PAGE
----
In a Nov. 25 press release, President-elect Trump announced his selection of Kathleen Troia "KT" McFarland to serve as Deputy National Security Advisor. McFarland held national security posts in the Nixon, Ford and Reagan administrations. In her role as a Fox News commenter, she has been highly critical of President Obama’s approach to combating terrorism, a view that puts her in line with Trump’s new national security adviser, Lt. Gen. Michael Flynn.

Also on Friday, Trump named Donald F. McGahn as his White House counsel and Assistant to the President. A partner at Jones Day LLP and a former Federal Election Commission Chairman, McGahn also served as an adviser to Trump’s campaign. McGahn will be responsible for preparing new executive orders issued by the president. Trump has pledged to rescind many of President Barack Obama’s orders, saying they exceeded his powers, while vowing to issue his own on matters such as restricting immigration from countries compromised by Islamic terrorists.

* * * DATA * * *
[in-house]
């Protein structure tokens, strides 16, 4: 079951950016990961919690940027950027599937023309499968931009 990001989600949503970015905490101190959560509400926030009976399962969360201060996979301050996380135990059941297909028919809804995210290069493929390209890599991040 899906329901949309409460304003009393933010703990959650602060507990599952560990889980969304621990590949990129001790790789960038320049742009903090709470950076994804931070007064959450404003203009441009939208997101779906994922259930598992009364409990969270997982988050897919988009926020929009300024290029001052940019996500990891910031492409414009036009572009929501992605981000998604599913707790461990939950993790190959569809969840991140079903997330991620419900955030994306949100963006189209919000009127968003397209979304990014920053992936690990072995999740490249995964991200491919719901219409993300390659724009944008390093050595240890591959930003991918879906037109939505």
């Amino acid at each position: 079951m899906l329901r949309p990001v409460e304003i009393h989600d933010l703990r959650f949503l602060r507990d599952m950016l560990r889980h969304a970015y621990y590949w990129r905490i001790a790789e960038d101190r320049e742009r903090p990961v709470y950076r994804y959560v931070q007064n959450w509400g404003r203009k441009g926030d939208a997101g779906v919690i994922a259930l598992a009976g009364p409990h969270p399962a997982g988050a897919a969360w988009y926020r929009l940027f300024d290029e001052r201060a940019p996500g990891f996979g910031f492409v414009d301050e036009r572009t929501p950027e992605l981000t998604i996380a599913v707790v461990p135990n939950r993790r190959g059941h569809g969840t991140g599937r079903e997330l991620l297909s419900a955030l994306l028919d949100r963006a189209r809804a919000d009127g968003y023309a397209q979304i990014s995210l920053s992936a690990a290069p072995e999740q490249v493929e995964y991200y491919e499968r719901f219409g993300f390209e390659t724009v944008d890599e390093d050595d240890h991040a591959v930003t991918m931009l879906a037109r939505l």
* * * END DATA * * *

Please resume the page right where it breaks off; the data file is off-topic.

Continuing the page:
An evolving list of rumored Trump appointees can be found here.

Transition Team’s Ad Hoc Approach to Vetting His Appointees

Politico reports that President-elect Donald Trump's cabinet-filling approach seems to be characterized by choosing appointees based on recommendations from friends, lawyers, lobbyists, donors, statesmen and top transition team members, and only then pursuing serious candidate vetting.  Final decisions on nominees are then made with his small squad of trusted advisers, including his newly appointed Chief of Staff Reince Priebus, Senior Advisor Steve Bannon, son-in-law Jared Kushner and Vice President-elect Mike Pence.

This process is starkly different from that of past presidential transition teams, who have subjected nominees to weeks, or even months, of scrutiny of their finances, taxes, previous employment, and personal relationships. Some say this approach has the potential to cause public relations problems for the new administration, should Senate Democrats or liberal opposition groups find dirt on a cabinet candidate before members of the Trump vetting team can do so.

Ben Carson Messages Flip-Flop After Trump Tweets He Is Considering Him for HUD Secretary